Foreign-born Hoosiers are becoming true blue
Spanish-language broadcasts helping to draw new fans
By Tim Evans
They might not know the difference between clipping and a
blitz, and the Statue of Liberty still represents freedom and
opportunity, rather than a football play, to many.
But members of Central Indiana's growing international
community aren't letting the fact that they didn't grow up with the
game stop them from embracing the Colts.
From Hispanics to Africans and Asians to Europeans, new
Hoosiers who grew up following sports such as soccer, cricket and
field hockey can now be found "doing the blue" on Sunday
Some of their support can be traced to outreach efforts by the
team, such as the Spanish-language broadcast of
games launched this year, but much of it comes from the cultural
"Supporting the team makes me feel a part of Indianapolis,"
said Olivia Mercado, who operates the Mexican Inn restaurant at
2639 E. Michigan St.
Mercado said Spanish-language broadcasts by
Armando Quintero on Radio Latina (WEDJ-FM 107.1) are
providing a better understanding of the game for Hispanics who
gather at the restaurant on Sundays to eat and watch the
Colts. She said they learn by listening to the radio while
watching the action on a big-screen TV.
Polls by the NFL and ESPN show football is the most popular
of the Big Three professional sports -- football, basketball and
baseball -- among Hispanics, and more than eight out of 10 Hispanic
fans say knowing and following professional football makes them
feel more a part of America.
Those findings -- plus the fact that Hispanics now represent the
largest ethnic population in the country -- have prompted the
Colts, as well as many other NFL teams, to reach out to the new residents.
Before this season, the Colts hired Quintero, who had announced Dallas
Cowboys games for 21 years, to broadcast home games in Spanish. Playoff
games have been added because of the fan interest, said Ray Compton, senior
vice president of sales and marketing for the Colts.
"We think it is something that will pay off in both the short term and long
term," Compton said. "This is something that is going to be a building process.
Doing the games in Spanish was our first test of the waters, but we feel like it's
been a good start."
Inside Gonzalez Records, 2001 W. Washington St., the walls are covered
with posters of soccer teams and scantily clad women. There is no Colts
memorabilia, but customer Raphael Lopez, 23, Terre Haute, said he and others
who have come to Indiana from Mexico are following the team.
"Futbol (soccer) is still the big thing, but I see people getting more excited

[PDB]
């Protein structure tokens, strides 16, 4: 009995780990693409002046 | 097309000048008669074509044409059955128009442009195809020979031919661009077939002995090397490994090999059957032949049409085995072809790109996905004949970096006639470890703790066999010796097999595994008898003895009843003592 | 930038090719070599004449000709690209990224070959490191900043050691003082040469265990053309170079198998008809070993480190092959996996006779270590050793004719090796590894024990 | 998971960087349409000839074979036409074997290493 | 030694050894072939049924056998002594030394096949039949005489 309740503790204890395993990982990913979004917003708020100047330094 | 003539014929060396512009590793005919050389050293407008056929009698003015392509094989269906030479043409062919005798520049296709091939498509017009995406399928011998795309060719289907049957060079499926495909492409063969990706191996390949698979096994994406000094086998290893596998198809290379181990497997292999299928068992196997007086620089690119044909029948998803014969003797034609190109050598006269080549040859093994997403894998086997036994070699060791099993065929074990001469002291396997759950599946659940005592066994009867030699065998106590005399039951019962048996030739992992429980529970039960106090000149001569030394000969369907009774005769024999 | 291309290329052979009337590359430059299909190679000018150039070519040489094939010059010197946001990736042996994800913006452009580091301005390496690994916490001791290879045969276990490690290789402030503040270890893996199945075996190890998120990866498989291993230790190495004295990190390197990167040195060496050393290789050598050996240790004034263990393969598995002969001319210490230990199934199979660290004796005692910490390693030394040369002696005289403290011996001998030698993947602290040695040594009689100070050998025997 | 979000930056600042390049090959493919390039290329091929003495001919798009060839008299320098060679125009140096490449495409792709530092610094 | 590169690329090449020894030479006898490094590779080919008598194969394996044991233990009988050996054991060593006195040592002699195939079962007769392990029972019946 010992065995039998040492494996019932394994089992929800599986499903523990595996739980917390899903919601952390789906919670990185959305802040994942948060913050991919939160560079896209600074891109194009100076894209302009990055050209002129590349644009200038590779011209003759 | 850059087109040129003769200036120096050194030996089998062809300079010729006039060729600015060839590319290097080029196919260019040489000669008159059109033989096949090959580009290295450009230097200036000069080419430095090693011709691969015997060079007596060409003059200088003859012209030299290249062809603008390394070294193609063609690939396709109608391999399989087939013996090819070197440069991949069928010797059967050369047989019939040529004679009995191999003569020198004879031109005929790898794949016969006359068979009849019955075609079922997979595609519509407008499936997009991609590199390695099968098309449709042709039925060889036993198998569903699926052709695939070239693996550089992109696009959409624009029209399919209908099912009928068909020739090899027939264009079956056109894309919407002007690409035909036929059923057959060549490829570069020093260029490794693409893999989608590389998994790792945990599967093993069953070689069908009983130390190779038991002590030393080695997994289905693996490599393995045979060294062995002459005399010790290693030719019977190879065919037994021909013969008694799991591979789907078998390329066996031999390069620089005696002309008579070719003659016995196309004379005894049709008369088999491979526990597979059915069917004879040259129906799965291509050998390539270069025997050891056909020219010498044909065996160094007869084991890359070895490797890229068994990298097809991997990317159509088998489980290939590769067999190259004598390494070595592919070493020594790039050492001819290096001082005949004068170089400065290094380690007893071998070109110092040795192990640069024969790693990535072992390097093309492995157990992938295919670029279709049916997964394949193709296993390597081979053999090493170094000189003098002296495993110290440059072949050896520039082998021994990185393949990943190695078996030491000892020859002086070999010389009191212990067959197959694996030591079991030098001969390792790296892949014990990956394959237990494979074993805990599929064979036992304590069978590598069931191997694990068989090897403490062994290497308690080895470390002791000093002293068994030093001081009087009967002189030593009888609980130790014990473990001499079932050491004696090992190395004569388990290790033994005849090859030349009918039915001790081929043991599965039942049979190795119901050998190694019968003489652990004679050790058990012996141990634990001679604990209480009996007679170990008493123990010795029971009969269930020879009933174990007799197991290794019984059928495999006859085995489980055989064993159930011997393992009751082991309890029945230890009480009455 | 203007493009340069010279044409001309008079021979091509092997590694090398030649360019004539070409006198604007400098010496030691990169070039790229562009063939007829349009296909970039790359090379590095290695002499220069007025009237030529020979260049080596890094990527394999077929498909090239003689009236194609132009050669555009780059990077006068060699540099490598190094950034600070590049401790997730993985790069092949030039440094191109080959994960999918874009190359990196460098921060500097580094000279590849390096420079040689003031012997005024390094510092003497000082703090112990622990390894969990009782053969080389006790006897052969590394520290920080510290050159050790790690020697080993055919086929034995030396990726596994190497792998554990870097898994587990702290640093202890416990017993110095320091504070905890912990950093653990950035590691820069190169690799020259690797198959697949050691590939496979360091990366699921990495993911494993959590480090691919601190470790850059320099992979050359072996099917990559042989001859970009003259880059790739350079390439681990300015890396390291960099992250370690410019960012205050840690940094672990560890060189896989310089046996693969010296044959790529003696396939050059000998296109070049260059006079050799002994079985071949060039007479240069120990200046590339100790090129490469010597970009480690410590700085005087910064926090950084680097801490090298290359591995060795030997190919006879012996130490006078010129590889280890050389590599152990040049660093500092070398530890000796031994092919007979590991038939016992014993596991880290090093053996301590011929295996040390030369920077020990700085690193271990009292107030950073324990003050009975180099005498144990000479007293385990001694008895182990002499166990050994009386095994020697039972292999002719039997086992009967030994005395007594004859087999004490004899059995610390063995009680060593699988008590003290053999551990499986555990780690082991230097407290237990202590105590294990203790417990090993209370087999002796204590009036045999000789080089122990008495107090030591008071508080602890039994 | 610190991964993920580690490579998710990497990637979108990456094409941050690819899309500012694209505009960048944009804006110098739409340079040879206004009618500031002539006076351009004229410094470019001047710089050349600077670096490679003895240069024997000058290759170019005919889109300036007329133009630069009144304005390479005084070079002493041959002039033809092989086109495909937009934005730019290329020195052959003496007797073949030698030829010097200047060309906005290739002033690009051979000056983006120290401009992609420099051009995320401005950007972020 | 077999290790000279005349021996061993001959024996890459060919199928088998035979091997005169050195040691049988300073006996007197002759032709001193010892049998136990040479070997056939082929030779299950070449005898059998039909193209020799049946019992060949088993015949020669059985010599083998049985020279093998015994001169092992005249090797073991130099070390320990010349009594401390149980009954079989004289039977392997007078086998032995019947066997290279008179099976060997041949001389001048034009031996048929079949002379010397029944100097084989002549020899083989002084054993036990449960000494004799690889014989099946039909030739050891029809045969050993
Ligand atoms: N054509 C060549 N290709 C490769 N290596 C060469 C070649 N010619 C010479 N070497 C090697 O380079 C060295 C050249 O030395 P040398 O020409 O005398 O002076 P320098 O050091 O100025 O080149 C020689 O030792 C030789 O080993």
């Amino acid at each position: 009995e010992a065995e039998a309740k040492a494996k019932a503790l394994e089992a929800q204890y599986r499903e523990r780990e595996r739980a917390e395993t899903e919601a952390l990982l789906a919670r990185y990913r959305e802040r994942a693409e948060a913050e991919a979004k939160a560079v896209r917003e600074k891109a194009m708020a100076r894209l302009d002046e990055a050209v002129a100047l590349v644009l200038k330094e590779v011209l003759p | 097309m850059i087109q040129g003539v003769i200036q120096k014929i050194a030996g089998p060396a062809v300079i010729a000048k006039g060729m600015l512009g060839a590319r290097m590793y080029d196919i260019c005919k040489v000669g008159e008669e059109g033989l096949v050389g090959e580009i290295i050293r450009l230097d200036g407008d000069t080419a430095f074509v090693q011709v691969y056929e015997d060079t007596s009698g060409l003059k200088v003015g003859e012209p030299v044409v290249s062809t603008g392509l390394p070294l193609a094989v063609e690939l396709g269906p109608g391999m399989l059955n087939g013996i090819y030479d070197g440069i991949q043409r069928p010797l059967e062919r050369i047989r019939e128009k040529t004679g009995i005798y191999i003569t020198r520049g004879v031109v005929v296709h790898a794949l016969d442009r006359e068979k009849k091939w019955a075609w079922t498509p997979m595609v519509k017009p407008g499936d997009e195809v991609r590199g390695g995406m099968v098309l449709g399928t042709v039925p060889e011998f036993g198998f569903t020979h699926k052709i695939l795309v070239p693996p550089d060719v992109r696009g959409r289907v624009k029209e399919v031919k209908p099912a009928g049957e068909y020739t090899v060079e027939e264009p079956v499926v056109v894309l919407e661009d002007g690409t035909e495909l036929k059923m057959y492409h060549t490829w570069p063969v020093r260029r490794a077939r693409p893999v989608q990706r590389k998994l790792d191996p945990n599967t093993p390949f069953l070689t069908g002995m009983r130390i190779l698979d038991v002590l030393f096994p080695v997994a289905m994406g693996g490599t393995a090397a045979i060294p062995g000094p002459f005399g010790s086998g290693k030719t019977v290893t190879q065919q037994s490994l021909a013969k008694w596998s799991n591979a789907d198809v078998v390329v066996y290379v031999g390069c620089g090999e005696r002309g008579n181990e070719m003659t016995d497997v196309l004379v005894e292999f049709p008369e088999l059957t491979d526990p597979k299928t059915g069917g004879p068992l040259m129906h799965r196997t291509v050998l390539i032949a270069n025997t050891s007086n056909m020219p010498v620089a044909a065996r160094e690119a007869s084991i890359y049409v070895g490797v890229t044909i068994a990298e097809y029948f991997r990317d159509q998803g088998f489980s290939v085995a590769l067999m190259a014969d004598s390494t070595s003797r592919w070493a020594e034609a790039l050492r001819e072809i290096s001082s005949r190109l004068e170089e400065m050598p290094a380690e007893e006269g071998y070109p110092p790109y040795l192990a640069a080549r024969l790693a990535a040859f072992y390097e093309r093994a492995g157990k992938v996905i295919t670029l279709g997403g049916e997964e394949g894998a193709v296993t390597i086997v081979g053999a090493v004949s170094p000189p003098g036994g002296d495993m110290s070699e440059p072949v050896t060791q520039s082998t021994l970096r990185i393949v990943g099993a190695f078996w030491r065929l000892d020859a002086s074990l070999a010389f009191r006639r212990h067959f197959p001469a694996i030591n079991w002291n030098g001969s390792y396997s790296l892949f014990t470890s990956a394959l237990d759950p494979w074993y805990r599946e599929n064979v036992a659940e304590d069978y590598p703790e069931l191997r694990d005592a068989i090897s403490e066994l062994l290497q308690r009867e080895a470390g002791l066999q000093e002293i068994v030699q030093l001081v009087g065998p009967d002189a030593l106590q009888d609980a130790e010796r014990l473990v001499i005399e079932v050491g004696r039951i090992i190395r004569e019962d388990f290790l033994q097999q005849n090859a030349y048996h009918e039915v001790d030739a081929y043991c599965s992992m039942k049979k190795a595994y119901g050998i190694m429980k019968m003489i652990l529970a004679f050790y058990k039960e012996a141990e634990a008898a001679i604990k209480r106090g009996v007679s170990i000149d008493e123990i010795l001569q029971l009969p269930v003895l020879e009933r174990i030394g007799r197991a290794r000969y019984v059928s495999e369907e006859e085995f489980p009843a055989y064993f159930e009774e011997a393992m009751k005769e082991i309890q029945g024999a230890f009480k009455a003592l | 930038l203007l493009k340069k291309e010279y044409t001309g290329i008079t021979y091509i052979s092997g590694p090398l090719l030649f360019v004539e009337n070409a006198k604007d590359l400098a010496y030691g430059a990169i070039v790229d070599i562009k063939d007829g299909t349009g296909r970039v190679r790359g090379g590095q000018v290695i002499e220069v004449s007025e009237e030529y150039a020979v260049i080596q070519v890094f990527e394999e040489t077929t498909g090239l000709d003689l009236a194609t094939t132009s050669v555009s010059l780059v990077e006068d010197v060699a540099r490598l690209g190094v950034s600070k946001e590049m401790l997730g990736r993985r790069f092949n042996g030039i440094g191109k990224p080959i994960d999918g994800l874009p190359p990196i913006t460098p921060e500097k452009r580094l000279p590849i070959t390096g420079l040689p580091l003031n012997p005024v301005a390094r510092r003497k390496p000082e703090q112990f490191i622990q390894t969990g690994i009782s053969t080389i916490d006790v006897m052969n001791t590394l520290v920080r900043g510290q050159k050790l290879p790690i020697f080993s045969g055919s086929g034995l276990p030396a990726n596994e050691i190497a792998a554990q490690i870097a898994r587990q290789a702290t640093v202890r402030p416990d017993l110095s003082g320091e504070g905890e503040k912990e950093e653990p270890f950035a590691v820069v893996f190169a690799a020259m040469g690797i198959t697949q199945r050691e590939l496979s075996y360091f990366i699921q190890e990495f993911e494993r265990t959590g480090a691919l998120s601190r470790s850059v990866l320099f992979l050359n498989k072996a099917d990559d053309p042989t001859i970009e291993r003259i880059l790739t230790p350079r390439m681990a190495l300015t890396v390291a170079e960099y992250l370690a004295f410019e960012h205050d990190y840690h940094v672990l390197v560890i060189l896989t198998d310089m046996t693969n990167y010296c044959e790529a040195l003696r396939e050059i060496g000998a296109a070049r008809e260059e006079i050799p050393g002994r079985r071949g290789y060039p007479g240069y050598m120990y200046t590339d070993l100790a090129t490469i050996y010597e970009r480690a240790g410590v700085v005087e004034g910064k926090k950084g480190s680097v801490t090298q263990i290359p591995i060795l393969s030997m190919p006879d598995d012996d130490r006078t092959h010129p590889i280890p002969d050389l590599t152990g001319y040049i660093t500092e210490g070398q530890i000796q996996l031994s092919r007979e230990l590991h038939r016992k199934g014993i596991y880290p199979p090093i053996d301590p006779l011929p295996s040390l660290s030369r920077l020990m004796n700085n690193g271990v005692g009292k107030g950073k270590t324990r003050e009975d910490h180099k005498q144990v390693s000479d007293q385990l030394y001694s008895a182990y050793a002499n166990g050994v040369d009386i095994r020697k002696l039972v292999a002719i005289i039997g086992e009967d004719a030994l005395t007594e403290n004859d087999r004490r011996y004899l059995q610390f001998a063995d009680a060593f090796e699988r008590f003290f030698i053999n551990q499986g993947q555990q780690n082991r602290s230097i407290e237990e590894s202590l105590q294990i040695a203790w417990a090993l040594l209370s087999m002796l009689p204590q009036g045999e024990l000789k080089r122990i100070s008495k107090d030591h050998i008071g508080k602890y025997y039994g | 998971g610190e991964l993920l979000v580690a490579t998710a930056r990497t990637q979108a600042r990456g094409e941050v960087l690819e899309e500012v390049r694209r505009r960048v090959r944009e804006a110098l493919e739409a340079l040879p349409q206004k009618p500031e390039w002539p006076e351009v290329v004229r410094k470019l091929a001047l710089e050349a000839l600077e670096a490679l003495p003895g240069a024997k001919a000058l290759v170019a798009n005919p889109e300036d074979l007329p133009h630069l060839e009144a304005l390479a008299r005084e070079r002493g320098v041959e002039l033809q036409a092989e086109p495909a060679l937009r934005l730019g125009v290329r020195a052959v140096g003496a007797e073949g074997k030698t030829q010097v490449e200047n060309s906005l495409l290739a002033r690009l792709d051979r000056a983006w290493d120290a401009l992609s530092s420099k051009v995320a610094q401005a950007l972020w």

about the Colts," he said.
A few blocks to the west, at the Plaza Guerrero sportswear shop, 2614 W.
Washington St., sisters Lucy Perez and Veronica Guerrero said they quickly
sell any Colts gear they get and plan to add more items to their
"The Hispanic people are getting very excited," Guerrero said. "And they
want Colts things, like hats and shirts."
They also want game coverage in local Spanish-language newspapers, said
Ildefonso Carbajal, publisher of La Ola Latino-Americana. Pictures and stories
about the team dominate the front page of this week's edition.
"We live here now, and this is our team," he said. "I want to share that."
Carbajal admits he's never been a big football fan but says he has been
dragged into the game by his children. "My 9- and 10-year-old kids are nuts
about the Colts," he said. "We'll watch a game, and my sons will be explaining it
Didier Gondola, 37, a native of Congo, became a fan the same way.
"If it wasn't for my kids, I wouldn't be interested at all," said Gondola, a
professor at Indiana University-Purdue University Indianapolis who has lived in
Indiana for five years.
"I've learned to appreciate the game watching it on TV with them. Now
you can count me among the converts."
Yishung Juang, 48, a native of Taiwan who has lived in Indianapolis for 20
years, still doesn't consider himself a fan, but he has been caught up in the
"They've had several fourth-quarter comebacks this season, and that really
spices things up. I may not be able to name all of the positions or players, but
I've been getting real excited as they move into the playoffs and the whole city
gets behind the team."
But not all are preparing to paint a horseshoe on their face and don a poofy
"Sports like football and basketball are the quintessential American sports,
and I find them very difficult to get excited about," said John McCormick, 49, a
native of England who has lived in Indiana for 17 years.
Still, McCormick concedes, he probably will be watching Sunday.
"It's less about the game than identifying with the community," he said.
"If the team is doing well and the whole town is excited, you can't help but
get swept up in it."